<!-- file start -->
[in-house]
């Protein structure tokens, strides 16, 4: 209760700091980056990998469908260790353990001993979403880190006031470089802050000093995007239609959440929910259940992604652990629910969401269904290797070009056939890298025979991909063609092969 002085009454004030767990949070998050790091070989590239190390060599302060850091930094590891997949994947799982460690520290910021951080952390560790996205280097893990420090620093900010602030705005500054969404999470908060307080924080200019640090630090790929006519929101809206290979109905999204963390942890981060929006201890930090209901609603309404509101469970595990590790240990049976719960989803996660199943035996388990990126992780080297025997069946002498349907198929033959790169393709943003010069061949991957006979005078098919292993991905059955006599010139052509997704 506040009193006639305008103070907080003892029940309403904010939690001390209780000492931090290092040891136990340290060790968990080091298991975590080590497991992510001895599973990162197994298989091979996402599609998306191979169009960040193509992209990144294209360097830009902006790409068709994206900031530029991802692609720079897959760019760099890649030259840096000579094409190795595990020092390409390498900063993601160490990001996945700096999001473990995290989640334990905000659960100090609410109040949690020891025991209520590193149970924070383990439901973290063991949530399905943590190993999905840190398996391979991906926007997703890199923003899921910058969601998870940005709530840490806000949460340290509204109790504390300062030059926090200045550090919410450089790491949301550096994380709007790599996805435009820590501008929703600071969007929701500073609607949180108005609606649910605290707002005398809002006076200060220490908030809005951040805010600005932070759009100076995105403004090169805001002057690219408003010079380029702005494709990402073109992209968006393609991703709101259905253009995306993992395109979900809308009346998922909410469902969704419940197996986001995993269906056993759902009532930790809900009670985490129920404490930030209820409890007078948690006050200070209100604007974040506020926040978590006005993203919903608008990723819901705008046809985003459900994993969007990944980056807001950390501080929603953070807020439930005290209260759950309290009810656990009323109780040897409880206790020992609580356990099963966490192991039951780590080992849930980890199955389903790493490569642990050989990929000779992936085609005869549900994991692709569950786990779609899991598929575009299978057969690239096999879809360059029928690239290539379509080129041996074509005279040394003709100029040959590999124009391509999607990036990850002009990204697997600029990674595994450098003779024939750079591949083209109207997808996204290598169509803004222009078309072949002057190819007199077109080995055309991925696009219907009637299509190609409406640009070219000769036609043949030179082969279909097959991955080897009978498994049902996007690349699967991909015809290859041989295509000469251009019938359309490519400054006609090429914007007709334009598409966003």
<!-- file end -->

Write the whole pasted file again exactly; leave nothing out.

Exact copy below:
[in-house]
């Protein structure tokens, strides 16, 4: 209760700091980056990998469908260790353990001993979403880190006031470089802050000093995007239609959440929910259940992604652990629910969401269904290797070009056939890298025979991909063609092969 002085009454004030767990949070998050790091070989590239190390060599302060850091930094590891997949994947799982460690520290910021951080952390560790996205280097893990420090620093900010602030705005500054969404999470908060307080924080200019640090630090790929006519929101809206290979109905999204963390942890981060929006201890930090209901609603309404509101469970595990590790240990049976719960989803996660199943035996388990990126992780080297025997069946002498349907198929033959790169393709943003010069061949991957006979005078098919292993991905059955006599010139052509997704 506040009193006639305008103070907080003892029940309403904010939690001390209780000492931090290092040891136990340290060790968990080091298991975590080590497991992510001895599973990162197994298989091979996402599609998306191979169009960040193509992209990144294209360097830009902006790409068709994206900031530029991802692609720079897959760019760099890649030259840096000579094409190795595990020092390409390498900063993601160490990001996945700096999001473990995290989640334990905000659960100090609410109040949690020891025991209520590193149970924070383990439901973290063991949530399905943590190993999905840190398996391979991906926007997703890199923003899921910058969601998870940005709530840490806000949460340290509204109790504390300062030059926090200045550090919410450089790491949301550096994380709007790599996805435009820590501008929703600071969007929701500073609607949180108005609606649910605290707002005398809002006076200060220490908030809005951040805010600005932070759009100076995105403004090169805001002057690219408003010079380029702005494709990402073109992209968006393609991703709101259905253009995306993992395109979900809308009346998922909410469902969704419940197996986001995993269906056993759902009532930790809900009670985490129920404490930030209820409890007078948690006050200070209100604007974040506020926040978590006005993203919903608008990723819901705008046809985003459900994993969007990944980056807001950390501080929603953070807020439930005290209260759950309290009810656990009323109780040897409880206790020992609580356990099963966490192991039951780590080992849930980890199955389903790493490569642990050989990929000779992936085609005869549900994991692709569950786990779609899991598929575009299978057969690239096999879809360059029928690239290539379509080129041996074509005279040394003709100029040959590999124009391509999607990036990850002009990204697997600029990674595994450098003779024939750079591949083209109207997808996204290598169509803004222009078309072949002057190819007199077109080995055309991925696009219907009637299509190609409406640009070219000769036609043949030179082969279909097959991955080897009978498994049902996007690349699967991909015809290859041989295509000469251009019938359309490519400054006609090429914007007709334009598409966003």